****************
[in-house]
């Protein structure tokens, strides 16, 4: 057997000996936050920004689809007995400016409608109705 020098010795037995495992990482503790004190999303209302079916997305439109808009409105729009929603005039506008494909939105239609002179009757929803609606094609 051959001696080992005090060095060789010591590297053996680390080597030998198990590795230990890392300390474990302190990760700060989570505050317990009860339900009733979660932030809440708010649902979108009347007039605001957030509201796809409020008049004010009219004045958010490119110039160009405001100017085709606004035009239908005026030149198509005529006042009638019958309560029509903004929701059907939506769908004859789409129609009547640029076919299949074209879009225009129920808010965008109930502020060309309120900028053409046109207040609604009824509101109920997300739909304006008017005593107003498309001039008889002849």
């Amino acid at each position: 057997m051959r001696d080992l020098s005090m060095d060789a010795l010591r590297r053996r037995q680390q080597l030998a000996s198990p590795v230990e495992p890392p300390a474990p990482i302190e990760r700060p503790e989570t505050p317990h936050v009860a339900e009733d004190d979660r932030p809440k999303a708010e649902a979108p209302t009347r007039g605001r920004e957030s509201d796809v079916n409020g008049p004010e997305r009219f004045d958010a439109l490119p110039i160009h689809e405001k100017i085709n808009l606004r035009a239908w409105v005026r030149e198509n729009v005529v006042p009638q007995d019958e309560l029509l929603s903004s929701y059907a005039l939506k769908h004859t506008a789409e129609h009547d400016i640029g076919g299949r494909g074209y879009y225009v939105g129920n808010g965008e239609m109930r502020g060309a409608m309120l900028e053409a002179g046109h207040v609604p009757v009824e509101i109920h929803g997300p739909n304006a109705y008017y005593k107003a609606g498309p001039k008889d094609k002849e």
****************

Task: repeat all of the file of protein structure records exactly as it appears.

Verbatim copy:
[in-house]
């Protein structure tokens, strides 16, 4: 057997000996936050920004689809007995400016409608109705 020098010795037995495992990482503790004190999303209302079916997305439109808009409105729009929603005039506008494909939105239609002179009757929803609606094609 051959001696080992005090060095060789010591590297053996680390080597030998198990590795230990890392300390474990302190990760700060989570505050317990009860339900009733979660932030809440708010649902979108009347007039605001957030509201796809409020008049004010009219004045958010490119110039160009405001100017085709606004035009239908005026030149198509005529006042009638019958309560029509903004929701059907939506769908004859789409129609009547640029076919299949074209879009225009129920808010965008109930502020060309309120900028053409046109207040609604009824509101109920997300739909304006008017005593107003498309001039008889002849």
């Amino acid at each position: 057997m051959r001696d080992l020098s005090m060095d060789a010795l010591r590297r053996r037995q680390q080597l030998a000996s198990p590795v230990e495992p890392p300390a474990p990482i302190e990760r700060p503790e989570t505050p317990h936050v009860a339900e009733d004190d979660r932030p809440k999303a708010e649902a979108p209302t009347r007039g605001r920004e957030s509201d796809v079916n409020g008049p004010e997305r009219f004045d958010a439109l490119p110039i160009h689809e405001k100017i085709n808009l606004r035009a239908w409105v005026r030149e198509n729009v005529v006042p009638q007995d019958e309560l029509l929603s903004s929701y059907a005039l939506k769908h004859t506008a789409e129609h009547d400016i640029g076919g299949r494909g074209y879009y225009v939105g129920n808010g965008e239609m109930r502020g060309a409608m309120l900028e053409a002179g046109h207040v609604p009757v009824e509101i109920h929803g997300p739909n304006a109705y008017y005593k107003a609606g498309p001039k008889d094609k002849e």